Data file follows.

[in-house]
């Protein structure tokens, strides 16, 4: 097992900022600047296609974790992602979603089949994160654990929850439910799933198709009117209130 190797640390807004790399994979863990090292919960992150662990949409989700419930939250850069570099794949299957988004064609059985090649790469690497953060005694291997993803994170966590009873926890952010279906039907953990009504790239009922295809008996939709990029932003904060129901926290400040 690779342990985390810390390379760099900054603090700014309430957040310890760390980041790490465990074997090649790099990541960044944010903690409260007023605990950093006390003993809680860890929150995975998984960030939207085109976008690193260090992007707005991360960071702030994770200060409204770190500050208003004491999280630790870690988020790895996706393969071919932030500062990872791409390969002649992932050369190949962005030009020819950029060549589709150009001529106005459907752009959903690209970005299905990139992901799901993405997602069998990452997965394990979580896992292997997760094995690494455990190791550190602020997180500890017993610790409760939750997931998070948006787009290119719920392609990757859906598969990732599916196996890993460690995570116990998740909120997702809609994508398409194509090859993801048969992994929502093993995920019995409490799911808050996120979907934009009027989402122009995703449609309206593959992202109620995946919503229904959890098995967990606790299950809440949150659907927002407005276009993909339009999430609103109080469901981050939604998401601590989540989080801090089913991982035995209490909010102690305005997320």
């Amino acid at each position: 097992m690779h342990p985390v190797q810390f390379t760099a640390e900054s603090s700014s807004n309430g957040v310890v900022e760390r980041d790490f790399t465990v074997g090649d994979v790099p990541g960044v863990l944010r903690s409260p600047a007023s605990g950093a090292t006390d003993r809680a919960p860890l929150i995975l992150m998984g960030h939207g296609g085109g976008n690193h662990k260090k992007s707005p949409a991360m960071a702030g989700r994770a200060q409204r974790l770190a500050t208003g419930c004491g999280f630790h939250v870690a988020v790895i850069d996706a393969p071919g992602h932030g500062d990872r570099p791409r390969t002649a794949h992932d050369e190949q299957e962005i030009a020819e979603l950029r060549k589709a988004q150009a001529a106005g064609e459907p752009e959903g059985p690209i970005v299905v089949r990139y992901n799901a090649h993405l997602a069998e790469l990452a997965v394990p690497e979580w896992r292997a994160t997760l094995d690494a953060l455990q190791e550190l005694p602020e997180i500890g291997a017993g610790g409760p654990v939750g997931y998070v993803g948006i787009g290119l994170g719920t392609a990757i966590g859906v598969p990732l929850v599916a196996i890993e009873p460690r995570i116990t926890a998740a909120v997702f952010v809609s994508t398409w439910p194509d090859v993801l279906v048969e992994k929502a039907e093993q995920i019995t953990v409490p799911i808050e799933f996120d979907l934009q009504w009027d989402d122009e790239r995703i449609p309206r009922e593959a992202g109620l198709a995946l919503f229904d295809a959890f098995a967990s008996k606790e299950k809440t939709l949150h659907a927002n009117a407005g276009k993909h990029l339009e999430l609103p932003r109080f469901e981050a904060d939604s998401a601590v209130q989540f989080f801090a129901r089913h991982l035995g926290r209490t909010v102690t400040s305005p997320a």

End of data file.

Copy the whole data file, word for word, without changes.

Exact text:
[in-house]
């Protein structure tokens, strides 16, 4: 097992900022600047296609974790992602979603089949994160654990929850439910799933198709009117209130 190797640390807004790399994979863990090292919960992150662990949409989700419930939250850069570099794949299957988004064609059985090649790469690497953060005694291997993803994170966590009873926890952010279906039907953990009504790239009922295809008996939709990029932003904060129901926290400040 690779342990985390810390390379760099900054603090700014309430957040310890760390980041790490465990074997090649790099990541960044944010903690409260007023605990950093006390003993809680860890929150995975998984960030939207085109976008690193260090992007707005991360960071702030994770200060409204770190500050208003004491999280630790870690988020790895996706393969071919932030500062990872791409390969002649992932050369190949962005030009020819950029060549589709150009001529106005459907752009959903690209970005299905990139992901799901993405997602069998990452997965394990979580896992292997997760094995690494455990190791550190602020997180500890017993610790409760939750997931998070948006787009290119719920392609990757859906598969990732599916196996890993460690995570116990998740909120997702809609994508398409194509090859993801048969992994929502093993995920019995409490799911808050996120979907934009009027989402122009995703449609309206593959992202109620995946919503229904959890098995967990606790299950809440949150659907927002407005276009993909339009999430609103109080469901981050939604998401601590989540989080801090089913991982035995209490909010102690305005997320």
């Amino acid at each position: 097992m690779h342990p985390v190797q810390f390379t760099a640390e900054s603090s700014s807004n309430g957040v310890v900022e760390r980041d790490f790399t465990v074997g090649d994979v790099p990541g960044v863990l944010r903690s409260p600047a007023s605990g950093a090292t006390d003993r809680a919960p860890l929150i995975l992150m998984g960030h939207g296609g085109g976008n690193h662990k260090k992007s707005p949409a991360m960071a702030g989700r994770a200060q409204r974790l770190a500050t208003g419930c004491g999280f630790h939250v870690a988020v790895i850069d996706a393969p071919g992602h932030g500062d990872r570099p791409r390969t002649a794949h992932d050369e190949q299957e962005i030009a020819e979603l950029r060549k589709a988004q150009a001529a106005g064609e459907p752009e959903g059985p690209i970005v299905v089949r990139y992901n799901a090649h993405l997602a069998e790469l990452a997965v394990p690497e979580w896992r292997a994160t997760l094995d690494a953060l455990q190791e550190l005694p602020e997180i500890g291997a017993g610790g409760p654990v939750g997931y998070v993803g948006i787009g290119l994170g719920t392609a990757i966590g859906v598969p990732l929850v599916a196996i890993e009873p460690r995570i116990t926890a998740a909120v997702f952010v809609s994508t398409w439910p194509d090859v993801l279906v048969e992994k929502a039907e093993q995920i019995t953990v409490p799911i808050e799933f996120d979907l934009q009504w009027d989402d122009e790239r995703i449609p309206r009922e593959a992202g109620l198709a995946l919503f229904d295809a959890f098995a967990s008996k606790e299950k809440t939709l949150h659907a927002n009117a407005g276009k993909h990029l339009e999430l609103p932003r109080f469901e981050a904060d939604s998401a601590v209130q989540f989080f801090a129901r089913h991982l035995g926290r209490t909010v102690t400040s305005p997320a």